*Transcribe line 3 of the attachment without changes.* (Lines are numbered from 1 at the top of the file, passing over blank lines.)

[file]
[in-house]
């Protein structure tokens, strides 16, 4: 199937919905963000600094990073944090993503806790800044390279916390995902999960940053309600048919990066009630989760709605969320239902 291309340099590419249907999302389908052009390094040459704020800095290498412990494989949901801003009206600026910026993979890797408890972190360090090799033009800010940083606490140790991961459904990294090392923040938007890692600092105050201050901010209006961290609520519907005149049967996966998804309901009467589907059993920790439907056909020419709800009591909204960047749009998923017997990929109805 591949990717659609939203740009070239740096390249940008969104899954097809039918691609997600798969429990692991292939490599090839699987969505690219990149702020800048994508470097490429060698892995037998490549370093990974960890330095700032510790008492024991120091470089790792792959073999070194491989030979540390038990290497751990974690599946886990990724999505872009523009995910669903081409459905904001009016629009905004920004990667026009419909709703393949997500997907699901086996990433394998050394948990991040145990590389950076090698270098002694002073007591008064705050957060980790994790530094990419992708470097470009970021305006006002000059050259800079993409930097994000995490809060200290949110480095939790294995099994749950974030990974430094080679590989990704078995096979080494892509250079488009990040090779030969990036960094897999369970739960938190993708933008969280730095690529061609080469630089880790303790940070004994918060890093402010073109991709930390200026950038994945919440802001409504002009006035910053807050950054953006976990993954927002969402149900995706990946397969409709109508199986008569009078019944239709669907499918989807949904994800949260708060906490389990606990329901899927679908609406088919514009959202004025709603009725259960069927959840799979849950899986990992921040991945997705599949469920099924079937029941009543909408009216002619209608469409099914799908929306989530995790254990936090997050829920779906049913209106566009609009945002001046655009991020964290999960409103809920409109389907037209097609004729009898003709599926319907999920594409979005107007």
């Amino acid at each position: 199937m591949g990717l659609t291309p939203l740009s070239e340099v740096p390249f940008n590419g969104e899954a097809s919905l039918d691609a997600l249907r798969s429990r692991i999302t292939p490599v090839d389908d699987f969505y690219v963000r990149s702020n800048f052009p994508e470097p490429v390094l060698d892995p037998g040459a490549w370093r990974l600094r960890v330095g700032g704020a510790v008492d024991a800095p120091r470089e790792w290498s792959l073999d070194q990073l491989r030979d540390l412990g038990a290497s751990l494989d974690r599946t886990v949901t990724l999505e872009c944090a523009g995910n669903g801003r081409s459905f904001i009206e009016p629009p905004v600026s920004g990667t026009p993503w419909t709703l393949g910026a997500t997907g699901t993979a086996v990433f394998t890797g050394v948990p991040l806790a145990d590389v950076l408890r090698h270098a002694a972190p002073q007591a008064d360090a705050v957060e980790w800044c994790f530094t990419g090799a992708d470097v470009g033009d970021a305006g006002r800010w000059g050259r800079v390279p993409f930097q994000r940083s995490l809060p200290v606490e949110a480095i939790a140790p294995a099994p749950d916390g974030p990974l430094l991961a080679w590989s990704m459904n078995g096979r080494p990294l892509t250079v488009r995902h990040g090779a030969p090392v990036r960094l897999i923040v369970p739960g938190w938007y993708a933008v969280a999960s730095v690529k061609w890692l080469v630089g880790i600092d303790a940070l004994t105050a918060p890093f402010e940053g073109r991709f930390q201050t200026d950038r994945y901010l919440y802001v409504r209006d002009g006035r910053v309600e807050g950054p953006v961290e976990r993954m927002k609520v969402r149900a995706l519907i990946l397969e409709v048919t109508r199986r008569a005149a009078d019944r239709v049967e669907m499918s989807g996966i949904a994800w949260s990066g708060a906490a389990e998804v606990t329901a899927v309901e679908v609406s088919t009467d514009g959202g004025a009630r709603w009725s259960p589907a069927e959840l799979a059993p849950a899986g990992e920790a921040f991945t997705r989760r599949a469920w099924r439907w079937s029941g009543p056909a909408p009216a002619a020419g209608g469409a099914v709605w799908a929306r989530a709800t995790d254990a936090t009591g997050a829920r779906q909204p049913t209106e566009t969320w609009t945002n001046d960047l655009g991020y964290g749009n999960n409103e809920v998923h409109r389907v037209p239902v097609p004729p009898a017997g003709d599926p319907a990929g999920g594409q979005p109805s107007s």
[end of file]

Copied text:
């Amino acid at each position: 199937m591949g990717l659609t291309p939203l740009s070239e340099v740096p390249f940008n590419g969104e899954a097809s919905l039918d691609a997600l249907r798969s429990r692991i999302t292939p490599v090839d389908d699987f969505y690219v963000r990149s702020n800048f052009p994508e470097p490429v390094l060698d892995p037998g040459a490549w370093r990974l600094r960890v330095g700032g704020a510790v008492d024991a800095p120091r470089e790792w290498s792959l073999d070194q990073l491989r030979d540390l412990g038990a290497s751990l494989d974690r599946t886990v949901t990724l999505e872009c944090a523009g995910n669903g801003r081409s459905f904001i009206e009016p629009p905004v600026s920004g990667t026009p993503w419909t709703l393949g910026a997500t997907g699901t993979a086996v990433f394998t890797g050394v948990p991040l806790a145990d590389v950076l408890r090698h270098a002694a972190p002073q007591a008064d360090a705050v957060e980790w800044c994790f530094t990419g090799a992708d470097v470009g033009d970021a305006g006002r800010w000059g050259r800079v390279p993409f930097q994000r940083s995490l809060p200290v606490e949110a480095i939790a140790p294995a099994p749950d916390g974030p990974l430094l991961a080679w590989s990704m459904n078995g096979r080494p990294l892509t250079v488009r995902h990040g090779a030969p090392v990036r960094l897999i923040v369970p739960g938190w938007y993708a933008v969280a999960s730095v690529k061609w890692l080469v630089g880790i600092d303790a940070l004994t105050a918060p890093f402010e940053g073109r991709f930390q201050t200026d950038r994945y901010l919440y802001v409504r209006d002009g006035r910053v309600e807050g950054p953006v961290e976990r993954m927002k609520v969402r149900a995706l519907i990946l397969e409709v048919t109508r199986r008569a005149a009078d019944r239709v049967e669907m499918s989807g996966i949904a994800w949260s990066g708060a906490a389990e998804v606990t329901a899927v309901e679908v609406s088919t009467d514009g959202g004025a009630r709603w009725s259960p589907a069927e959840l799979a059993p849950a899986g990992e920790a921040f991945t997705r989760r599949a469920w099924r439907w079937s029941g009543p056909a909408p009216a002619a020419g209608g469409a099914v709605w799908a929306r989530a709800t995790d254990a936090t009591g997050a829920r779906q909204p049913t209106e566009t969320w609009t945002n001046d960047l655009g991020y964290g749009n999960n409103e809920v998923h409109r389907v037209p239902v097609p004729p009898a017997g003709d599926p319907a990929g999920g594409q979005p109805s107007s």